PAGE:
The Australian-American Association was established by Alan Campbell and his associates, headquartered originally in the AMP Building.  They offered a place for servicemen to come and receive invitations from locals, and provided introductions and formal occasions for what often happened informally and spontaneously.  The Association continues today, still providing hospitality to visiting naval ships, as well as helping Americans who come here for business or study to make friends in the city. 

ANZUS Treaty

After accepting the Japanese surrender in Tokyo Bay, MacArthur led the Occupation forces in Japan from August 1945 until a new Japanese Government was created in 1949. Many Australians felt the Peace Treaty MacArthur proposed was too lenient, that Japan should be punished. They were not convinced that the Japanese had given up their dream of an East Asian empire, and wanted guarantees of US protection in the event Japan re-armed. Thus the Peace Treaty led to the ANZUS Treaty, which was signed in September 1951 and took effect the following April, to reassure Australians and New Zealanders. The treaty bound the signatories to recognise that an armed attack in the Pacific area on any of them would endanger the peace and safety of the others.

It stated 'The Parties will consult together whenever in the opinion of any of them the territorial integrity, political independence or security of any of the Parties is threatened in the Pacific'. The three nations also pledged to maintain and develop individual and collective capabilities to resist attack.

Although Australia has been involved in most major American military interventions since World War II including the Korean War, Vietnam War, Gulf War, and both Iraq Wars, these were NOT part of ANZUS obligations.

The Alliance has only been invoked once, in the “War on Terror” -- for the invasion of Afghanistan after the September 11, 2001 attacks on New York City and Washington, D.C..

Collective Security

MacArthur, like many generals who have experienced the horrors of war, wanted to ensure a world in which disputes could be settled without resorting to it. Among his public statements were:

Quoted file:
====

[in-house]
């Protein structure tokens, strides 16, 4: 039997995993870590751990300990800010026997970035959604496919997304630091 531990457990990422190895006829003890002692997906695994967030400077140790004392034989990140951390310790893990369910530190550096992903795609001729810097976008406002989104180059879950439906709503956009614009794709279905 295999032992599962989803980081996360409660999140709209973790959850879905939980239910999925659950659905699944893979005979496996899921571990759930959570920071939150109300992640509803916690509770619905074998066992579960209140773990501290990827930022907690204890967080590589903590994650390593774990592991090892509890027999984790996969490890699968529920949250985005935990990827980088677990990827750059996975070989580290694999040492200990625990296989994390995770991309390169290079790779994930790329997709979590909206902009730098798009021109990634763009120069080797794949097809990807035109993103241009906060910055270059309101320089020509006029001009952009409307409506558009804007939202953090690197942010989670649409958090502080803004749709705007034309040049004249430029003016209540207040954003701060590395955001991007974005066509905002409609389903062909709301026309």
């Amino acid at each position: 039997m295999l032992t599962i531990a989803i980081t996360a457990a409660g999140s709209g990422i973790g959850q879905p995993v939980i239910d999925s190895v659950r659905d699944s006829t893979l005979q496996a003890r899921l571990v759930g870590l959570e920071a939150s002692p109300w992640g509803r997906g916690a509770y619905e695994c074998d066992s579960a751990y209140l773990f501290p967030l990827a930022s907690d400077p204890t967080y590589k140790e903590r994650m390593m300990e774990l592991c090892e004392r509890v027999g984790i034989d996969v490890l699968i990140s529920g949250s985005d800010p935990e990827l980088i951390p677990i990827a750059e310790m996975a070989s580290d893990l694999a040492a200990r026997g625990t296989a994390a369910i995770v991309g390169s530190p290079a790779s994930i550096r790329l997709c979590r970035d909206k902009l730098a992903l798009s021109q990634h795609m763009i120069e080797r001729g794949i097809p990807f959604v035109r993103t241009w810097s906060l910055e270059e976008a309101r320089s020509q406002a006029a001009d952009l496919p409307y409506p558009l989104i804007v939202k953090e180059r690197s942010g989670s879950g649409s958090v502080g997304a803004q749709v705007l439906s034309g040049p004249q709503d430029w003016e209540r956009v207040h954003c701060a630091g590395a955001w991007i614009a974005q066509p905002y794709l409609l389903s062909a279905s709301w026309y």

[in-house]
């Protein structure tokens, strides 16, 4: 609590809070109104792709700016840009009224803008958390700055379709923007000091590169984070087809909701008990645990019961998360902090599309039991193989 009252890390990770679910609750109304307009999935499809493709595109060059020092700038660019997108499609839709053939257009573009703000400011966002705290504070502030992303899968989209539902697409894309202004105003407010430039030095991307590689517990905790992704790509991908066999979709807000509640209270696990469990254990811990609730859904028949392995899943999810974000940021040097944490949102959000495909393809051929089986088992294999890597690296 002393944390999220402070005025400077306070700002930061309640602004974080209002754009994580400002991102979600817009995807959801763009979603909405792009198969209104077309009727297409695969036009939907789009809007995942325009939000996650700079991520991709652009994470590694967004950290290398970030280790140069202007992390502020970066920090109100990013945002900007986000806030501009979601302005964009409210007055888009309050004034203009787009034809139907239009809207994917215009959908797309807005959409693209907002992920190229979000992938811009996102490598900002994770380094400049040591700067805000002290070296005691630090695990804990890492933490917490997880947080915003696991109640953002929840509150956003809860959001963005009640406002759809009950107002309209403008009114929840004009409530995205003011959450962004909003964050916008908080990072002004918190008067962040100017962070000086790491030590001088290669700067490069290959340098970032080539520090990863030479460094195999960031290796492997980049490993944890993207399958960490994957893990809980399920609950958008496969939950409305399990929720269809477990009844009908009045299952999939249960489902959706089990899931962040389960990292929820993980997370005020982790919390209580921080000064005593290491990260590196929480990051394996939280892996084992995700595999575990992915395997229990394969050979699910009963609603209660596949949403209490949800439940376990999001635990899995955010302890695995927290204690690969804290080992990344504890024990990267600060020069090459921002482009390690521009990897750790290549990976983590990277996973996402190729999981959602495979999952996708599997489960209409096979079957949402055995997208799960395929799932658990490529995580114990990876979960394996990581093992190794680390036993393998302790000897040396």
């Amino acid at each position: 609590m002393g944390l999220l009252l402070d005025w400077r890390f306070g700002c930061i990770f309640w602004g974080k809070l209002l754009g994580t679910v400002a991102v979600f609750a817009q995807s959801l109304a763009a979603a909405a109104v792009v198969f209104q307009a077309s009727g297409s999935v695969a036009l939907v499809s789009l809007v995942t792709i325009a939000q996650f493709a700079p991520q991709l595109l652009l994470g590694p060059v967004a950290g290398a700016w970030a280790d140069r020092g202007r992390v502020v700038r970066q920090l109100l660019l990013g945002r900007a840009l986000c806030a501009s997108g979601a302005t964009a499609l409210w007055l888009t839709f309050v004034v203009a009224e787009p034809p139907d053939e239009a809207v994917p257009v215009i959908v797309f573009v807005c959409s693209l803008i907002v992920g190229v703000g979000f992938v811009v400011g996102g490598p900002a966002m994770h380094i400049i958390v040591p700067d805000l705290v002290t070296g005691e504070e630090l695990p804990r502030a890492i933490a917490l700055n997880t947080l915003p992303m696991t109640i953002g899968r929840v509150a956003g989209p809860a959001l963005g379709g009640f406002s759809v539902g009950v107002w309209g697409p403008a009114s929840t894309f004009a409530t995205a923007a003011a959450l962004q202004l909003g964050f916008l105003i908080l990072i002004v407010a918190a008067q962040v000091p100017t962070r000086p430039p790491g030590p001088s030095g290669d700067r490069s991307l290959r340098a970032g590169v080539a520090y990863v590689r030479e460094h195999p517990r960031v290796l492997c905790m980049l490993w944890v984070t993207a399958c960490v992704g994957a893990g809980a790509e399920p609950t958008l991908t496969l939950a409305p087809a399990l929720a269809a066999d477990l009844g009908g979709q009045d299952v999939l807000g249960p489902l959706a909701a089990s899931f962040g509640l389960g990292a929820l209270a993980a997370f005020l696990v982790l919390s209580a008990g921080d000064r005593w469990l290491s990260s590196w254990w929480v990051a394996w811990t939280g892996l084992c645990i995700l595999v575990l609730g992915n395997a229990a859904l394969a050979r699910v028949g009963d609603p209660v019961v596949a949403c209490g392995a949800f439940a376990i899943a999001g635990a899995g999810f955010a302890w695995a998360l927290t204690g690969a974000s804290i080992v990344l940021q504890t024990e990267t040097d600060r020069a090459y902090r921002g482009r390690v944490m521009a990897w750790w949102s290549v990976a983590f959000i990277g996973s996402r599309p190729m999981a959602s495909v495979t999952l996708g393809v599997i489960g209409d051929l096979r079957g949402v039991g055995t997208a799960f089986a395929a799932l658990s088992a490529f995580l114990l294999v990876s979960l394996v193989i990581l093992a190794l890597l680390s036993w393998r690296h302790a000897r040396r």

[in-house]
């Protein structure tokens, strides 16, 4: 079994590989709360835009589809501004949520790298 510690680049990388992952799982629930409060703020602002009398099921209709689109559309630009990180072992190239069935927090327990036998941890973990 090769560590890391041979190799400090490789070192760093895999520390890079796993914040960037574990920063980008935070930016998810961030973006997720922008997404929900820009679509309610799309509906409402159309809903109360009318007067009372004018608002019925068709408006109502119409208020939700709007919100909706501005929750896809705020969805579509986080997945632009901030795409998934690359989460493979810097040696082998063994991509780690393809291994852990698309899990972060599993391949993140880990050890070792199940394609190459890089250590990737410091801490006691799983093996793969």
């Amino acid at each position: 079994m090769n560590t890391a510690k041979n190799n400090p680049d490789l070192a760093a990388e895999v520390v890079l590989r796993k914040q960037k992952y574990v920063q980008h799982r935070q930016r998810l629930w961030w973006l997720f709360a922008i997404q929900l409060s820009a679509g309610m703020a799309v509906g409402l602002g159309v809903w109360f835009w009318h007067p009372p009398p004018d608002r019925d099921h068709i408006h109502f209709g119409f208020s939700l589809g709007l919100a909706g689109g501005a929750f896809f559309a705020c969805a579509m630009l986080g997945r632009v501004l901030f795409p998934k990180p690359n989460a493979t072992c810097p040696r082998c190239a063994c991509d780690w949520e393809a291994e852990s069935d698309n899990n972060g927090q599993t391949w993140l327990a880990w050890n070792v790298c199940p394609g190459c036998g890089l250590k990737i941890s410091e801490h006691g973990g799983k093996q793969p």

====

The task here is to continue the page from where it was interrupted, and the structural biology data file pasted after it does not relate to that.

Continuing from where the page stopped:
• I have known war as few men now living know it. Its very destructiveness on both friend and foe has rendered it useless as a means of settling international disputes.
  • It is part of the general pattern of misguided policy that our country is now geared to an arms economy which was bred in an artificially induced psychosis of war hysteria and nurtured upon an incessant propaganda of fear.
  • The soldier above all others prays for peace, for it is the soldier who must suffer and bear the deepest wounds and scars of war.

Collective security treaties such as NATO and ANZUS were supposed to act as deterrents, to prevent wars by making it obvious that the risks would outweigh the advantages. However, by encircling the Communist countries of the Soviet Union and China after 1949 with such alliances, the United States inadvertently touched off an arms race, the “Cold War”, which would dominate the rest of the 20th century.


MacArthur's proximity in Japan made it natural for him to command the UN forces against the North Koreans after they invaded the South in June 1950.  He had been strongly anti-Communist in his adminstration of Japan and continued to view them as a dangerous enemy.  The Koreans welcomed his leadership and must have felt some of the same sense of reassurance that Brisbane people felt in 1942. Australian RAAF units serving in the Occupation were among the first units in the counterattack against the North Koreans.

His most daring and brilliant military victory came at Inchon.  After this stunning success, he clashed with American President Harry S. Truman over the subsequent intervention by the Chinese.  Truman was convinced that a stalemated peace was the best that could be achieved.  MacArthur insisted, "There is no substitute for victory." He believed that war should only be used as a last resort, but once a nation resolved to use it, they should wage it decisively.

This led to his sacking as commander and replacement by General Ridgeway.  It did not diminish his popularity at home where he was given a giant tickertape parade and even invited to address Congress where gave his side of the argument, concluding with the famous "Old soldiers never die, they just fade away."


Another look at Curtin and MacArthur  Peter Edwards, on the origins and evolution of the ANZUS alliance